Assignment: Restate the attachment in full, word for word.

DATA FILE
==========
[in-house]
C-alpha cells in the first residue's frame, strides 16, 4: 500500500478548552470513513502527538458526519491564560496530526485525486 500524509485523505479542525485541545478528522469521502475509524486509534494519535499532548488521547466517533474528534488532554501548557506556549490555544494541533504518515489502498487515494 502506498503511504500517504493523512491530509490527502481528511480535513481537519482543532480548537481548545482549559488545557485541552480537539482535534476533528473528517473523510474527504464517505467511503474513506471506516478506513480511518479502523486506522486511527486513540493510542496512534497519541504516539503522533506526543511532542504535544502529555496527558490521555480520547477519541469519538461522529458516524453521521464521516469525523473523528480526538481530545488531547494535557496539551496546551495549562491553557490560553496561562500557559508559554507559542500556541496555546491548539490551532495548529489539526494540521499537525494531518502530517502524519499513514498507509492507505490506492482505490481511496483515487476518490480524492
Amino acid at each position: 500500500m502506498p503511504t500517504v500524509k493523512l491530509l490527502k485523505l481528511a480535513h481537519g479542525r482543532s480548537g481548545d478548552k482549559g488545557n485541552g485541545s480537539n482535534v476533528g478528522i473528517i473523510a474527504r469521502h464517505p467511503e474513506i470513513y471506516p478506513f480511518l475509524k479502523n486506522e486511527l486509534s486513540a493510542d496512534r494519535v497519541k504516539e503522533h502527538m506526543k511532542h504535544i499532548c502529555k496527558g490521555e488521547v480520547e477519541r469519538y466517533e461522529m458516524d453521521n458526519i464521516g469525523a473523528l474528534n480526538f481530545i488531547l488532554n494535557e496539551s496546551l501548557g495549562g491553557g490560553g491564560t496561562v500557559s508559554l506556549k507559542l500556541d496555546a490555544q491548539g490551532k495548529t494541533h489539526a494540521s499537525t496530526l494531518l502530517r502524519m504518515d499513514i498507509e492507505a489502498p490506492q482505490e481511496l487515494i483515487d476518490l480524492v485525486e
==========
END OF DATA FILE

[in-house]
C-alpha cells in the first residue's frame, strides 16, 4: 500500500478548552470513513502527538458526519491564560496530526485525486 500524509485523505479542525485541545478528522469521502475509524486509534494519535499532548488521547466517533474528534488532554501548557506556549490555544494541533504518515489502498487515494 502506498503511504500517504493523512491530509490527502481528511480535513481537519482543532480548537481548545482549559488545557485541552480537539482535534476533528473528517473523510474527504464517505467511503474513506471506516478506513480511518479502523486506522486511527486513540493510542496512534497519541504516539503522533506526543511532542504535544502529555496527558490521555480520547477519541469519538461522529458516524453521521464521516469525523473523528480526538481530545488531547494535557496539551496546551495549562491553557490560553496561562500557559508559554507559542500556541496555546491548539490551532495548529489539526494540521499537525494531518502530517502524519499513514498507509492507505490506492482505490481511496483515487476518490480524492
Amino acid at each position: 500500500m502506498p503511504t500517504v500524509k493523512l491530509l490527502k485523505l481528511a480535513h481537519g479542525r482543532s480548537g481548545d478548552k482549559g488545557n485541552g485541545s480537539n482535534v476533528g478528522i473528517i473523510a474527504r469521502h464517505p467511503e474513506i470513513y471506516p478506513f480511518l475509524k479502523n486506522e486511527l486509534s486513540a493510542d496512534r494519535v497519541k504516539e503522533h502527538m506526543k511532542h504535544i499532548c502529555k496527558g490521555e488521547v480520547e477519541r469519538y466517533e461522529m458516524d453521521n458526519i464521516g469525523a473523528l474528534n480526538f481530545i488531547l488532554n494535557e496539551s496546551l501548557g495549562g491553557g490560553g491564560t496561562v500557559s508559554l506556549k507559542l500556541d496555546a490555544q491548539g490551532k495548529t494541533h489539526a494540521s499537525t496530526l494531518l502530517r502524519m504518515d499513514i498507509e492507505a489502498p490506492q482505490e481511496l487515494i483515487d476518490l480524492v485525486e